Skip to main content
Part of complete coverage on

Louisiana governor outraged at stop in dredging operations

By the CNN Wire Staff
Gov. Bobby Jindal on June 15 tours an area off Grand Isle, Louisiana, that was damaged by the oil spill.
Gov. Bobby Jindal on June 15 tours an area off Grand Isle, Louisiana, that was damaged by the oil spill.
  • Project began earlier this month to protect the state's coast from oil spill
  • Interior official says state was notified of potential environmental issue in May
  • Jindal says state intends to replace dredged sand in "weeks, not months"

(CNN) -- Louisiana Gov. Bobby Jindal had harsh words for government authorities on Wednesday after sand-dredging operations to protect the state's coastline from the BP oil disaster were halted due to environmental concerns.

"This is a war," Jindal said of the fight to protect shorelines from the approaching oil. "Every hour, every day matters. Maybe they don't see the oil from Washington [but] we see it every day on our coast."

Jindal called on the U.S. Fish and Wildlife Service and the Army Corps of Engineers to let workers resume dredging off the Chandeleur Islands. The dredging would be followed by construction of berms in hopes the offshore berms would block oil before it hit the beach.

The issue stems from the original proposal Louisiana submitted for the project, which raised concerns among scientists and wildlife officials about its proximity to the state's sensitive barrier islands, said Tom Strickland, the assistant Interior Secretary for Fish, Wildlife and Parks.

"It's well known that there has been substantial erosion and deterioration of the natural barrier island chains that have existed off the coast of Louisiana," Strickland told reporters in a conference call Wednesday. "The diminishment and erosion of those barrier islands have in fact made the coastline more vulnerable to storm surges and so as those storms erode the integrity of the barrier islands, they then hit the coast with more force and they endanger human lives and the ecosystems even more."

Video: Oil driving sharks to shore
Video: Two oil recovery workers die
Video: BP gas stations fight boycott
Video: 9/11 offers guide to Gulf claims

Strickland said that when state officials submitted their proposal for the project in May, "it was immediately identified that one of the sources of the sand was going to be ... very problematic for the integrity of what remained of portions of the Chandeleur Islands."

Louisiana officials amended their proposal on May 14 to reflect that dredging would take place only in an area recommended by government officials, Strickland said.

However, once dredging began on June 13, the state's contractors approached the Corps of Engineers and said they did not yet have a two-mile long pipe required to reach the recommended dredging area, according to Strickland.

In the meantime, the state said it wanted to start dredging from the area proposed in its initial application for the project while contractors waited to get the necessary pipe in place. The government agreed and gave Louisiana a week. That deadline expired Tuesday "at which point they came to us and said they needed another 10 days [to get the pipe in place] ... outstanding the fact that they had agreed to this very permit condition back on May 14," Strickland said.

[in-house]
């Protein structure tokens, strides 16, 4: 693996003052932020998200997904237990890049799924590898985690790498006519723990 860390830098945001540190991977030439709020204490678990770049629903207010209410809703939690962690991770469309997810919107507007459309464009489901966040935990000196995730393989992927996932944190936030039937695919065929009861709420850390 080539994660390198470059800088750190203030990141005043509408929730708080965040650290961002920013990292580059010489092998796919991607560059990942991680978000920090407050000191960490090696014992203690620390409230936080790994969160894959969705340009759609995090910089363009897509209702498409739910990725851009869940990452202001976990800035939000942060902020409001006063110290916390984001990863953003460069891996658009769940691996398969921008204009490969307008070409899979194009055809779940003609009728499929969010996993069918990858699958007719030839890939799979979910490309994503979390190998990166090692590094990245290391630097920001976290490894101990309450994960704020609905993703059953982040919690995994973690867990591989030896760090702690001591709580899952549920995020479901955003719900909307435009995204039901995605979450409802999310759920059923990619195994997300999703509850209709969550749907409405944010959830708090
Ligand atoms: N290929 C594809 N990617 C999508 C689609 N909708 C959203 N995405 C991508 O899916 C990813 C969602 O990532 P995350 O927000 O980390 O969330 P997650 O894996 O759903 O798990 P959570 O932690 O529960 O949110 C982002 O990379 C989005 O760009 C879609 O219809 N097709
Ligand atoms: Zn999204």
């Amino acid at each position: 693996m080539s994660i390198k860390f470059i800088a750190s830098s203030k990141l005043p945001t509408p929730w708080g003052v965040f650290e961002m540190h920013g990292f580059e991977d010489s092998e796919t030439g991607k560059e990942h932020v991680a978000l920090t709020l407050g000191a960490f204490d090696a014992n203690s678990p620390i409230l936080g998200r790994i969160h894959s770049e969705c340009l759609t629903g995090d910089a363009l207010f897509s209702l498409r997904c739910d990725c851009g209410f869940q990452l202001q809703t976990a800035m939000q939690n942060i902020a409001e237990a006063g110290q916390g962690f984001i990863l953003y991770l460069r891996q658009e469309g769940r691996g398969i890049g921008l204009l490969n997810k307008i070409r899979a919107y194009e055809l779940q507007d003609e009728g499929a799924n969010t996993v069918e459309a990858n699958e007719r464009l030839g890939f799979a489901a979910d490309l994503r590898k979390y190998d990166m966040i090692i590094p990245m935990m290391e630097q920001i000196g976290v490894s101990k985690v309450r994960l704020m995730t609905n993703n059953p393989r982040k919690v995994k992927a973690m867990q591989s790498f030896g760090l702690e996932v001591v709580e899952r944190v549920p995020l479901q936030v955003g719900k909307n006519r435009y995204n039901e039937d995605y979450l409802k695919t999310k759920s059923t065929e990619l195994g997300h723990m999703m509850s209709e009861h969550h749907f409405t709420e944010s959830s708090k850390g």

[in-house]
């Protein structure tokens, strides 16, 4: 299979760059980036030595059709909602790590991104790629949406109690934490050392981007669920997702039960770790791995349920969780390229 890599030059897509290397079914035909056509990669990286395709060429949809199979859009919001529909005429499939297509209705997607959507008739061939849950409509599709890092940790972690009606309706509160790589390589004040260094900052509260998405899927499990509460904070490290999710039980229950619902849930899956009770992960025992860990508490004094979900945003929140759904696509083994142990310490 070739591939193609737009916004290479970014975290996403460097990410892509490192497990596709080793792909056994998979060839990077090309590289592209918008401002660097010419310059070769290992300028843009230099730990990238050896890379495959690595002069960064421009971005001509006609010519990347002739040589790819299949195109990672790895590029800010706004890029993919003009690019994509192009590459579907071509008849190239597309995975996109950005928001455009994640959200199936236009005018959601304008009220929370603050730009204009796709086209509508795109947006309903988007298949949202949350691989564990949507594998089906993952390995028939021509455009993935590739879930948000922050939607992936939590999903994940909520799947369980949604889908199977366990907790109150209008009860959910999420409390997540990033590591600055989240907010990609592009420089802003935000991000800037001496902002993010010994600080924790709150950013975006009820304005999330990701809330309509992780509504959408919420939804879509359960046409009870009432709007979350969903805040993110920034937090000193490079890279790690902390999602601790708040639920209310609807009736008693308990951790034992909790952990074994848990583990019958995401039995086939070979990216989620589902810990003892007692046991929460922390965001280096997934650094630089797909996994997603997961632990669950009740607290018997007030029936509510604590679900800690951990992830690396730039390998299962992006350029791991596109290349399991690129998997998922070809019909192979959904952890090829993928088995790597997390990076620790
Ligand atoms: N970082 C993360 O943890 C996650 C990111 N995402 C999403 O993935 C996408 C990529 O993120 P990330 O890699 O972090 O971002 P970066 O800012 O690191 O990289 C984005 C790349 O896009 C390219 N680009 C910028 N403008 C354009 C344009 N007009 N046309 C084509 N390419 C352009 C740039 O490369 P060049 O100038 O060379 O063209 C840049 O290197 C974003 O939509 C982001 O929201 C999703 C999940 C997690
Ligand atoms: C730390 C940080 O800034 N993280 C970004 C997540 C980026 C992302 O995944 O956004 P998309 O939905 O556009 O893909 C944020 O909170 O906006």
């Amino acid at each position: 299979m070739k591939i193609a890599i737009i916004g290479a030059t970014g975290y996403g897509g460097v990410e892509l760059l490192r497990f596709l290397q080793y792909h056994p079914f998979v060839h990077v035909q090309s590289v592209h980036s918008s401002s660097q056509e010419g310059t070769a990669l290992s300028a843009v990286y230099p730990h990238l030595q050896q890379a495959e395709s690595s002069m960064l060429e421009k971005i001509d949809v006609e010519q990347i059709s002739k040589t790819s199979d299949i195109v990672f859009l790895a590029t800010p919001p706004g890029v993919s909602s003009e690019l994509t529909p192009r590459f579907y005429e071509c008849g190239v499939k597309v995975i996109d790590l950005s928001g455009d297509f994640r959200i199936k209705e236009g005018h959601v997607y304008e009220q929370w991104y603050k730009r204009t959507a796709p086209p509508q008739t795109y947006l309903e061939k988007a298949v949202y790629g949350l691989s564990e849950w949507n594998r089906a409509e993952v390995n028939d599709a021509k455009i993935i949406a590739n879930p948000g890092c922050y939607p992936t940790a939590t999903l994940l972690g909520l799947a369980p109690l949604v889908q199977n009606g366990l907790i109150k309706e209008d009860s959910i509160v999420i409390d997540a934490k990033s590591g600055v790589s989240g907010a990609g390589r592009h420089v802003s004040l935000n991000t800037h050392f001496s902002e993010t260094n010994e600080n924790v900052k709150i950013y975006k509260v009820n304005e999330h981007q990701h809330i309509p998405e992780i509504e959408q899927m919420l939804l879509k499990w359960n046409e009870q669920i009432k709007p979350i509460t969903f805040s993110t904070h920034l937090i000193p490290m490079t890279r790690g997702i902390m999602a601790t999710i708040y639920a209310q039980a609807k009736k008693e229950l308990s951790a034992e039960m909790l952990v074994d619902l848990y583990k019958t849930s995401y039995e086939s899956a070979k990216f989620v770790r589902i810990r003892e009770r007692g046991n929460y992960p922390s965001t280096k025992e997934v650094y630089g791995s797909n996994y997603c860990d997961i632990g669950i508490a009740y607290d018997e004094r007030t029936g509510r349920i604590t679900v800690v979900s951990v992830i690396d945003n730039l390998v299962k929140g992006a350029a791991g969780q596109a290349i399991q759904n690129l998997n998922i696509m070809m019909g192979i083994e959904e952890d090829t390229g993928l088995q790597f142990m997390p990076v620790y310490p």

"There are serious concerns ... as to what the affect of another week to 10 days of dredging might be on the integrity of what remains on these islands," Strickland added. "With that in mind, the issue has been joined with the state ... and as of the time of this call, no final decision has been made."

On Tuesday night, Garret Graves, the chairman of the Coastal Protection and Restoration Authority of Louisiana, said the state wants "to make sure that there is a seamless transition to a new borrow site."

"This will require somewhere around eight days to lay pipe," he said. "We were asked to shutdown dredging operations while the pipe is being laid rather than continuing to build berm while the pipeline to the new site is established."

Meanwhile, Jindal scoffed at the government's concern for the barrier islands.

"We've been losing 300 feet every year off these islands -- where has the federal government been?" he told reporters after touring the dredging site Wednesday. "All of a sudden when we're building new land to protect our coast, they're worried about a hypothetical."

He added that the state has plans to replace "every bit of the dirt that we're dredging ... in weeks not months."

But Strickland said "it's not as simple as it seems."

"If you replace borrowed material on land you can pretty well see what you've got and you can replace it to it's previous condition," he said. "When you're replacing sand that has been packed down with loose sand that has been pumped in, you're not going to get the same kind of bonding on it, so it's at best a more limited repairing of what's been taken out."

Oil disaster: Tracking the numbers
Part of complete coverage on
Impact Your World: How to help
A number of organizations are recruiting volunteers to help clean up coastal areas
Depths of the disaster
Get the numbers, see the images and learn how the worst U.S. oil spill has changed lives, ruined economies and more.
iReport: Gulf journals
These stories help us look into the lives of the hardworking people of the Gulf as they watch this disaster take its toll.
Send your photos, videos
Is your area being affected by the spill? Help CNN track the oil slick and its effects on Gulf Coast communities and wildlife
Map: What's been hit
Interactive map locates oil sightings and stories
Daily developments
How big is the slick? What's being affected? What's being done?
Track the major developments of the oil disaster in the Gulf of Mexico
Berms, booms, blowouts: Glossary
Breaking down the jargon of the disaster